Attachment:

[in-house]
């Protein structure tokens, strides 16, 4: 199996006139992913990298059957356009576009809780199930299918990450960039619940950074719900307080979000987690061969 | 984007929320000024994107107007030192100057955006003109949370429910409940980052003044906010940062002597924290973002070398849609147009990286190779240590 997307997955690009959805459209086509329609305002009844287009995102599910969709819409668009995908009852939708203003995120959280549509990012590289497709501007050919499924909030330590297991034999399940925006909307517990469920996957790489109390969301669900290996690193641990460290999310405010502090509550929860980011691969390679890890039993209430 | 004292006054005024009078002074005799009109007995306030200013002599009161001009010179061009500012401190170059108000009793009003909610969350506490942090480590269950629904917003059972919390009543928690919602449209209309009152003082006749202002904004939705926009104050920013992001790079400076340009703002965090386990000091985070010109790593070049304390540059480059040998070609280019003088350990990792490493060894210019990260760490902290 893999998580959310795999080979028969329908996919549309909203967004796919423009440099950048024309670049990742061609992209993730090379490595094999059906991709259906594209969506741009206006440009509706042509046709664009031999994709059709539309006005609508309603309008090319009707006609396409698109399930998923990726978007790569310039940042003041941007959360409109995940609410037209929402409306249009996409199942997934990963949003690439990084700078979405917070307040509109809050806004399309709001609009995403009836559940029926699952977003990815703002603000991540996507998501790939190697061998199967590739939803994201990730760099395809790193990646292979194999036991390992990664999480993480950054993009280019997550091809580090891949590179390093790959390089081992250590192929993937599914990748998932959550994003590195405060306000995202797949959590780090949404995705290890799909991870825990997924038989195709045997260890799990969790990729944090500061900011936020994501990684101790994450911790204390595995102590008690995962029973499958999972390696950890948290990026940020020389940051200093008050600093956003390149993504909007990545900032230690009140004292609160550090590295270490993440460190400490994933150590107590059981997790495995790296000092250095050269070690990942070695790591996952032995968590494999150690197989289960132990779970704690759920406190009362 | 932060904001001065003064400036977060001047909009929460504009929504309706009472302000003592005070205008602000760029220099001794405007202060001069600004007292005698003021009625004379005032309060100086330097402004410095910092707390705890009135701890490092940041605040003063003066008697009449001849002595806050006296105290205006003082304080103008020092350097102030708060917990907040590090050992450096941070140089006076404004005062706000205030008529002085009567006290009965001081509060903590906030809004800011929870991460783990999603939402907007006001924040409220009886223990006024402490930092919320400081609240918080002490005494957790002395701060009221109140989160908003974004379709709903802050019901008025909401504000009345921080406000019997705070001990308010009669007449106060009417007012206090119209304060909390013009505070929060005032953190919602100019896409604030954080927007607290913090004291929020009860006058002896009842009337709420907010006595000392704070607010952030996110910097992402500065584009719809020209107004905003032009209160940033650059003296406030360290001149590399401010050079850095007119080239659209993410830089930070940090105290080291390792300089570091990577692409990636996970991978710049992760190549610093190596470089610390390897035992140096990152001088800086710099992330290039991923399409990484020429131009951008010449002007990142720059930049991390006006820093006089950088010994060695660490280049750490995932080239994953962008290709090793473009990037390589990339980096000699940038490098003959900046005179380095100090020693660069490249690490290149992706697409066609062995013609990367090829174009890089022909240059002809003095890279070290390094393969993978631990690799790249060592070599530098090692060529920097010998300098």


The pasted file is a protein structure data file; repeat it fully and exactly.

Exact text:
[in-house]
């Protein structure tokens, strides 16, 4: 199996006139992913990298059957356009576009809780199930299918990450960039619940950074719900307080979000987690061969 | 984007929320000024994107107007030192100057955006003109949370429910409940980052003044906010940062002597924290973002070398849609147009990286190779240590 997307997955690009959805459209086509329609305002009844287009995102599910969709819409668009995908009852939708203003995120959280549509990012590289497709501007050919499924909030330590297991034999399940925006909307517990469920996957790489109390969301669900290996690193641990460290999310405010502090509550929860980011691969390679890890039993209430 | 004292006054005024009078002074005799009109007995306030200013002599009161001009010179061009500012401190170059108000009793009003909610969350506490942090480590269950629904917003059972919390009543928690919602449209209309009152003082006749202002904004939705926009104050920013992001790079400076340009703002965090386990000091985070010109790593070049304390540059480059040998070609280019003088350990990792490493060894210019990260760490902290 893999998580959310795999080979028969329908996919549309909203967004796919423009440099950048024309670049990742061609992209993730090379490595094999059906991709259906594209969506741009206006440009509706042509046709664009031999994709059709539309006005609508309603309008090319009707006609396409698109399930998923990726978007790569310039940042003041941007959360409109995940609410037209929402409306249009996409199942997934990963949003690439990084700078979405917070307040509109809050806004399309709001609009995403009836559940029926699952977003990815703002603000991540996507998501790939190697061998199967590739939803994201990730760099395809790193990646292979194999036991390992990664999480993480950054993009280019997550091809580090891949590179390093790959390089081992250590192929993937599914990748998932959550994003590195405060306000995202797949959590780090949404995705290890799909991870825990997924038989195709045997260890799990969790990729944090500061900011936020994501990684101790994450911790204390595995102590008690995962029973499958999972390696950890948290990026940020020389940051200093008050600093956003390149993504909007990545900032230690009140004292609160550090590295270490993440460190400490994933150590107590059981997790495995790296000092250095050269070690990942070695790591996952032995968590494999150690197989289960132990779970704690759920406190009362 | 932060904001001065003064400036977060001047909009929460504009929504309706009472302000003592005070205008602000760029220099001794405007202060001069600004007292005698003021009625004379005032309060100086330097402004410095910092707390705890009135701890490092940041605040003063003066008697009449001849002595806050006296105290205006003082304080103008020092350097102030708060917990907040590090050992450096941070140089006076404004005062706000205030008529002085009567006290009965001081509060903590906030809004800011929870991460783990999603939402907007006001924040409220009886223990006024402490930092919320400081609240918080002490005494957790002395701060009221109140989160908003974004379709709903802050019901008025909401504000009345921080406000019997705070001990308010009669007449106060009417007012206090119209304060909390013009505070929060005032953190919602100019896409604030954080927007607290913090004291929020009860006058002896009842009337709420907010006595000392704070607010952030996110910097992402500065584009719809020209107004905003032009209160940033650059003296406030360290001149590399401010050079850095007119080239659209993410830089930070940090105290080291390792300089570091990577692409990636996970991978710049992760190549610093190596470089610390390897035992140096990152001088800086710099992330290039991923399409990484020429131009951008010449002007990142720059930049991390006006820093006089950088010994060695660490280049750490995932080239994953962008290709090793473009990037390589990339980096000699940038490098003959900046005179380095100090020693660069490249690490290149992706697409066609062995013609990367090829174009890089022909240059002809003095890279070290390094393969993978631990690799790249060592070599530098090692060529920097010998300098």